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It is rather in compliance with a custom long established, than for the purpose of imparting any particular information to our readers, that we continue our addresses to them, at this portion of the year, on the subject of the Magazine: more especially, as we have fully communicated to them in our previous prefaces, the system which we have laid down for its management, and which we believe to be most conducive to the purposes for which it was established, and which it continues to promote. We think that nothing has occurred in the last half year, either connected with our literary or antiquarian departments, which demands any peculiar notice. Many valuable books have passed in review before us; and some points of literature, neither incurious nor unimportant, have been discussed either by ourselves, or by our correspondents. That in all cases we have satisfied authors, whose works we have reviewed, of the justice of our decisions, it would be vain to expect; for what parent can look with impartial eyes on his own offspring ? but we venture to assert, that while not forgetting that the public has a right to expect from us an opinion formed with care, and delivered with impartiality; we have also endeavoured to take the more favourable side in our critical judgments; and not retard the exertions, or repress the hopes of those, who from various motives, and with various success, are honourably engaged in the field of literature. These observations may apply more peculiarly to the youthful aspirants after fame, whose numbers, particularly of the gentler sex, we observe are rapidly increasing, and whose compositions form no inconsiderable portion of the productions of the press. On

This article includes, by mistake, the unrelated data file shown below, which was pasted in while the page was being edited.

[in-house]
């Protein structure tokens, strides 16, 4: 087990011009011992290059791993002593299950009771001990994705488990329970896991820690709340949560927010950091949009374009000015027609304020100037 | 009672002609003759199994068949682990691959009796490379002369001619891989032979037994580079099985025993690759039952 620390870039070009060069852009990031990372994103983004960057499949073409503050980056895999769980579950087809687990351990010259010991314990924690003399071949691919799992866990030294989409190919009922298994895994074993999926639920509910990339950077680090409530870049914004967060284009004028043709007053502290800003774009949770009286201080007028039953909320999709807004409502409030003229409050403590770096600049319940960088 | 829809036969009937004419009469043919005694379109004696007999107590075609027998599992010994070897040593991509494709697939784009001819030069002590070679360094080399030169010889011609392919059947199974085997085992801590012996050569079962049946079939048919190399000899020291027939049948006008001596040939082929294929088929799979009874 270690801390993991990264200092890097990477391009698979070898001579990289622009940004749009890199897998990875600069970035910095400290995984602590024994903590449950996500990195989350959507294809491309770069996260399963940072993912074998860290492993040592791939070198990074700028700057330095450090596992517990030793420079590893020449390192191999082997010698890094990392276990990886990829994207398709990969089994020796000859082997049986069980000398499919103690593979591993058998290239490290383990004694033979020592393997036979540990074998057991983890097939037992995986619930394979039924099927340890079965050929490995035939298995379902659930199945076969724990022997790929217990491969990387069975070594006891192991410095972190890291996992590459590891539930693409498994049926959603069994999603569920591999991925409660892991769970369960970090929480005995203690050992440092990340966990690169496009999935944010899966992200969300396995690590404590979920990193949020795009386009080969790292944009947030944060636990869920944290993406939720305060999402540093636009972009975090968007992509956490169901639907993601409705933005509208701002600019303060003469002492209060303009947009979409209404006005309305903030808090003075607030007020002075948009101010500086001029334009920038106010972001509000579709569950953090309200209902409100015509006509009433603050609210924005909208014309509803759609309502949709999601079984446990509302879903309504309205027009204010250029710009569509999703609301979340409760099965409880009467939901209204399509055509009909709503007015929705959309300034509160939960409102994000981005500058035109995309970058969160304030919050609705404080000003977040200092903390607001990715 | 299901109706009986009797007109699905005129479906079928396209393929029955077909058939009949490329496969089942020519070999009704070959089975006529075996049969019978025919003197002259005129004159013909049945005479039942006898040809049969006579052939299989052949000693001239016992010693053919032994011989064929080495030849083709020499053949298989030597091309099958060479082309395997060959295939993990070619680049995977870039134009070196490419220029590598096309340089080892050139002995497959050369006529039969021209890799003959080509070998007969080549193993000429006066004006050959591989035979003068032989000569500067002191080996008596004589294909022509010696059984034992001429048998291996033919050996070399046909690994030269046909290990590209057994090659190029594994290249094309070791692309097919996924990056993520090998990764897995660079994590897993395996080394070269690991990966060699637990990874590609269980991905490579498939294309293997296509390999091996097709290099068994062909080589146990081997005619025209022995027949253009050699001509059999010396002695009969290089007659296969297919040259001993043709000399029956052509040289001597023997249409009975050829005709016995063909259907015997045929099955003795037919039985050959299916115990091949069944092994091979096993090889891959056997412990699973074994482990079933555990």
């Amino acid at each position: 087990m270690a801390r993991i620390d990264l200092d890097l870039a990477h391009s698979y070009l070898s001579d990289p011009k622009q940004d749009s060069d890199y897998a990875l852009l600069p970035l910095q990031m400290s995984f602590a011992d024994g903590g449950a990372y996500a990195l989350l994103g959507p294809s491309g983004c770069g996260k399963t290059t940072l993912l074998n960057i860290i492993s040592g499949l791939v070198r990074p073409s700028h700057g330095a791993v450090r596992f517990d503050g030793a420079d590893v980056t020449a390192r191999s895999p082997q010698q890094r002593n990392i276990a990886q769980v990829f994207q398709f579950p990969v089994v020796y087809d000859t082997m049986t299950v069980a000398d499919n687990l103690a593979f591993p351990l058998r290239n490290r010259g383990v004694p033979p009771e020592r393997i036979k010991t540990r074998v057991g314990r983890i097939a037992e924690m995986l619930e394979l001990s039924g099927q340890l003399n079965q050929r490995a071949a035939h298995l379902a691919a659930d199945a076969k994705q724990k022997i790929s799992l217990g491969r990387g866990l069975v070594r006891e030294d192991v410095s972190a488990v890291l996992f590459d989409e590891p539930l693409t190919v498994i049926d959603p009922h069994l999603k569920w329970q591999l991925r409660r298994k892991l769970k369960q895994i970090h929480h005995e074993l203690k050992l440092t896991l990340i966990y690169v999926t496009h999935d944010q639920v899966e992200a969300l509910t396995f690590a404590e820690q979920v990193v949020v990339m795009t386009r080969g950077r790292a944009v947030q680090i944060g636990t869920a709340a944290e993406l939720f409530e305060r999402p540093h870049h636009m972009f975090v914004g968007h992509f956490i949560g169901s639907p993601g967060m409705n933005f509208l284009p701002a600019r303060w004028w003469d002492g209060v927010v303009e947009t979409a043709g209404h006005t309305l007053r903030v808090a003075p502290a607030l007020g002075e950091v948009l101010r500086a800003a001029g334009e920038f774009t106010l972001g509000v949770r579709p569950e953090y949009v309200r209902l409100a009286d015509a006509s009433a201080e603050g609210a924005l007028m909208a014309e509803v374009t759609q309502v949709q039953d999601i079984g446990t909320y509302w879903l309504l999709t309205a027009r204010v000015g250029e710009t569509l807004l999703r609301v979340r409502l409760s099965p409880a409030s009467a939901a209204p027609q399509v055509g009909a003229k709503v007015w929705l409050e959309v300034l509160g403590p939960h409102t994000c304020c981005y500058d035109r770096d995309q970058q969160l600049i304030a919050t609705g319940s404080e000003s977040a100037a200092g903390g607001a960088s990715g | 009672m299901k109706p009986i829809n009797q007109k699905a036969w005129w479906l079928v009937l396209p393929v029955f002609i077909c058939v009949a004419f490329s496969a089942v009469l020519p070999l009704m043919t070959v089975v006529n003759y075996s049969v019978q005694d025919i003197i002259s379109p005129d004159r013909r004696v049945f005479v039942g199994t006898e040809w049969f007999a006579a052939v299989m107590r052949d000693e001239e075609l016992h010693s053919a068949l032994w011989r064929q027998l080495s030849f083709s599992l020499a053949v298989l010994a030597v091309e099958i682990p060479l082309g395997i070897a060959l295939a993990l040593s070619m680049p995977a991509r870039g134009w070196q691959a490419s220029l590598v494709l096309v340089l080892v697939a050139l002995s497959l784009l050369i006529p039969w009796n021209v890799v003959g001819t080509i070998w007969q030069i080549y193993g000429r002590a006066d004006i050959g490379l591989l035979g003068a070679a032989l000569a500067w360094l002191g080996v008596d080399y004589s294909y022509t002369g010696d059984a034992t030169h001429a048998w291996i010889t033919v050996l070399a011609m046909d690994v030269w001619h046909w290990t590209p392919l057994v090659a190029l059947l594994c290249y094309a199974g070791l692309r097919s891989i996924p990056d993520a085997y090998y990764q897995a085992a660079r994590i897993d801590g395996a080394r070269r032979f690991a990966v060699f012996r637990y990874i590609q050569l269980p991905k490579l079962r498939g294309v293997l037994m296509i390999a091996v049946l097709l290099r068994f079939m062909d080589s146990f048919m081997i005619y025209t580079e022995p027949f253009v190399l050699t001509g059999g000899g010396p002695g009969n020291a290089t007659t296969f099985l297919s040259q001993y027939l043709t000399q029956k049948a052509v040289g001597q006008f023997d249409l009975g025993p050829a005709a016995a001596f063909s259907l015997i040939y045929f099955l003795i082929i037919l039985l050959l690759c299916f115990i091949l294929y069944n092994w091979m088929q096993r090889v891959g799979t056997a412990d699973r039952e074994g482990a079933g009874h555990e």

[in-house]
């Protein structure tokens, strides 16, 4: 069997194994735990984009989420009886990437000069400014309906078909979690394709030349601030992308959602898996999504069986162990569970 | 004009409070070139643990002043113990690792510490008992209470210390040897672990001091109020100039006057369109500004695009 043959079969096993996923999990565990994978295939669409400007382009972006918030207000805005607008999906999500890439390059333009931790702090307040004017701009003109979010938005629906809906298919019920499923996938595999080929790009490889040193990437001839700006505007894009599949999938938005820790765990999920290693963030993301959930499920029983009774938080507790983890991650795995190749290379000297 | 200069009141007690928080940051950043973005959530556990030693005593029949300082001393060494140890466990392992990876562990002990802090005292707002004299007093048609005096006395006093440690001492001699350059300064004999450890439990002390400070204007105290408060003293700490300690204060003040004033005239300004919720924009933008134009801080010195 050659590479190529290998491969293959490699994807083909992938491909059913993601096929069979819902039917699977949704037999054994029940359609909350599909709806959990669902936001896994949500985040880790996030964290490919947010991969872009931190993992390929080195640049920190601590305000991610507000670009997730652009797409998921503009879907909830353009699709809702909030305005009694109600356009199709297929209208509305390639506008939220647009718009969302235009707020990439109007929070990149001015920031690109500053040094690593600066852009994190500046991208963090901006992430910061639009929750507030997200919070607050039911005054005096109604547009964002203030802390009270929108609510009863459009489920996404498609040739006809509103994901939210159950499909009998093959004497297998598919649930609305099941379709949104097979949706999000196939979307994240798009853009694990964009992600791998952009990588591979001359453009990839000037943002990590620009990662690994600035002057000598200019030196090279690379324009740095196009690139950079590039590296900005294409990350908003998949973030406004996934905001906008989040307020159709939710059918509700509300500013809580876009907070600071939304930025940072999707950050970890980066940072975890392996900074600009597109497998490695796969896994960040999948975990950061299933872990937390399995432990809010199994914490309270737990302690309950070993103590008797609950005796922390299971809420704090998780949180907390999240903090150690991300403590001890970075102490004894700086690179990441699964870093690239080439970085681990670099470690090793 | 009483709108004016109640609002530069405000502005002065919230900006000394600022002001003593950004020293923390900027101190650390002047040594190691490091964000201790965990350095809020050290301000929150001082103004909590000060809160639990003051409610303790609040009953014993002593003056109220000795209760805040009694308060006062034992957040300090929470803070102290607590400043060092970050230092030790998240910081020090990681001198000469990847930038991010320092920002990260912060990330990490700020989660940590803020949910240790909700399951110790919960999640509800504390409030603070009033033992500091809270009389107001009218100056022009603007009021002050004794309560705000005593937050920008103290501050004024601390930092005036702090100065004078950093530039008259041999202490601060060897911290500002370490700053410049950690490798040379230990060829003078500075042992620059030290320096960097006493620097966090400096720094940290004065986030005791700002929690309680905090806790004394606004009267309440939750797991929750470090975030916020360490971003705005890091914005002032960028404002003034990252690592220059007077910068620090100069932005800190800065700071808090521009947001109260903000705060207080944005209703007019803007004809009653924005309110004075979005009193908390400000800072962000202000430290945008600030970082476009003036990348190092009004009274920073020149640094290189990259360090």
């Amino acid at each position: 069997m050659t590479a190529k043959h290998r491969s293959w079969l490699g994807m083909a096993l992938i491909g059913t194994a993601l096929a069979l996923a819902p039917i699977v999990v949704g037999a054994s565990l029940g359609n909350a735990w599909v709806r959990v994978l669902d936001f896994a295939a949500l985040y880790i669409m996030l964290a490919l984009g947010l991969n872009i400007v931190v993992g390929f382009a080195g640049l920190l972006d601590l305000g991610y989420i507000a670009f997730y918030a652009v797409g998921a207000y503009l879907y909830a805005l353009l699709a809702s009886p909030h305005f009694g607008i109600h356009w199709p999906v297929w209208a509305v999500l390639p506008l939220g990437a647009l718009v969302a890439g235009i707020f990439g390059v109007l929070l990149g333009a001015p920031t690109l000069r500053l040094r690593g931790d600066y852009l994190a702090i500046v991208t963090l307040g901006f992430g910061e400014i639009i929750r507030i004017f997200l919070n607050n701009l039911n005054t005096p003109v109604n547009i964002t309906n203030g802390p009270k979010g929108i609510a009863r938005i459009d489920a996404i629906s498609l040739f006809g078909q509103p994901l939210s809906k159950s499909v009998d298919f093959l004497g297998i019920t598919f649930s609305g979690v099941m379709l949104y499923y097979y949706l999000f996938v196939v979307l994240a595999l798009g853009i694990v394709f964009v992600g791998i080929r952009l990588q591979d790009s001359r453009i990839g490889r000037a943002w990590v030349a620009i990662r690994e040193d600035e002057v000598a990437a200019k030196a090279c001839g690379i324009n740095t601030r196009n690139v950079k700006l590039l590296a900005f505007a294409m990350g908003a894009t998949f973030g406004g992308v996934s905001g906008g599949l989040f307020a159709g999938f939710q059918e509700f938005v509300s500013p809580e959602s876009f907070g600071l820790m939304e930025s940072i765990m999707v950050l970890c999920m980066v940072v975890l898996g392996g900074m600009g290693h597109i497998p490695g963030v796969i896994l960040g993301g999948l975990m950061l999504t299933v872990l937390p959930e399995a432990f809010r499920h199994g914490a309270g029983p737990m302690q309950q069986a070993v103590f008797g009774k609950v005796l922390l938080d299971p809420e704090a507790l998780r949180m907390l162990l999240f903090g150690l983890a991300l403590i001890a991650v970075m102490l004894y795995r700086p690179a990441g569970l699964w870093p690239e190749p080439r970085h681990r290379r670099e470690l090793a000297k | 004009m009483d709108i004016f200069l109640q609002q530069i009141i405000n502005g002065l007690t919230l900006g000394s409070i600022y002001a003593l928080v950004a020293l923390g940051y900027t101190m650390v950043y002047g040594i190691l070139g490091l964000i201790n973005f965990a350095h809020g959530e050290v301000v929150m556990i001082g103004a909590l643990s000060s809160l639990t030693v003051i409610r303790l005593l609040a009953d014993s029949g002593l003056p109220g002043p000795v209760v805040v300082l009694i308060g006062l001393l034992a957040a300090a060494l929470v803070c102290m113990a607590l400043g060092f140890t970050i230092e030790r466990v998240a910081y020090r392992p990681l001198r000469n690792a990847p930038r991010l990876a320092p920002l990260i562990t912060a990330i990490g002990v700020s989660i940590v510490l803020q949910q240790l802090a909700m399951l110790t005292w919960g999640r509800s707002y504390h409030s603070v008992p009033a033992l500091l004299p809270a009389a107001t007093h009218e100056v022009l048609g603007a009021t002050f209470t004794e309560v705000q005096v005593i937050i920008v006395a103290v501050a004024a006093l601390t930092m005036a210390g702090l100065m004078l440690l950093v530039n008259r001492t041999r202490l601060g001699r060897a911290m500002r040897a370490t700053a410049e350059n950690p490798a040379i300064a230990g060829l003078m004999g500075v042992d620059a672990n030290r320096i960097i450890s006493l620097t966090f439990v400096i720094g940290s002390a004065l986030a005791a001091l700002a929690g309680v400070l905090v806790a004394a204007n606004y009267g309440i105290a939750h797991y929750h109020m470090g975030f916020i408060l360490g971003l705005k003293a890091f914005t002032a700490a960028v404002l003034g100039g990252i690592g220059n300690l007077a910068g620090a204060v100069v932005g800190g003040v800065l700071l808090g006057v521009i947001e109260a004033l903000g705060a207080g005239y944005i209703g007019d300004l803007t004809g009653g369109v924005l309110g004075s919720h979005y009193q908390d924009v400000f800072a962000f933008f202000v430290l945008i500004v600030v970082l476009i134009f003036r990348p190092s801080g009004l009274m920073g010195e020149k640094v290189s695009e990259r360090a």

then, who perhaps will listen to us more willingly than their elders, we wish earnestly to impress the great necessity, if they wish to be distinguished among their numerous competitors, of severely reviewing their own works, before they trust them to be reviewed by others. This plan, honestly pursued, will blunt the shafts of the severest criticism, and inspire them with a well-grounded confidence in the success of their publications. Let them recollect, that the character of a work is estimated not by its quantity, but quality; let them not be ambitious, juvenili levitate, of for ever filling the press with their name: the naturalists tell us, that the mouse, and other insignificant animals, produce a numerous progeny at a litter--the lioness but two; but then those two are LIONS. June, 1841.
E PLURIBUS UNUM.
POETRY:—Sonnet on Dr. Routh's entering his 50th year of office as President
The ingenious reviewer.of Dyce's edi. A. J. K. submits to the consideration tion of the works of Middleton is inform- of Mr. READER, (Dec. p. 616) whether ed that the etymology of atone from at the true derivation of the name Warwick one, bad neither Mr. Henley for its ori. is not hinted at by Camden from the ginal author, nor were the critics, to Britisha word Guarth or Garth, signifywhom the reviewer refers, indebted for it ing a fortified inclosure on a hill. Let the to a pun of Thomas Edwards. (See orthography of Guarth be altered to Gent. Mag. for Dec. p. 576.)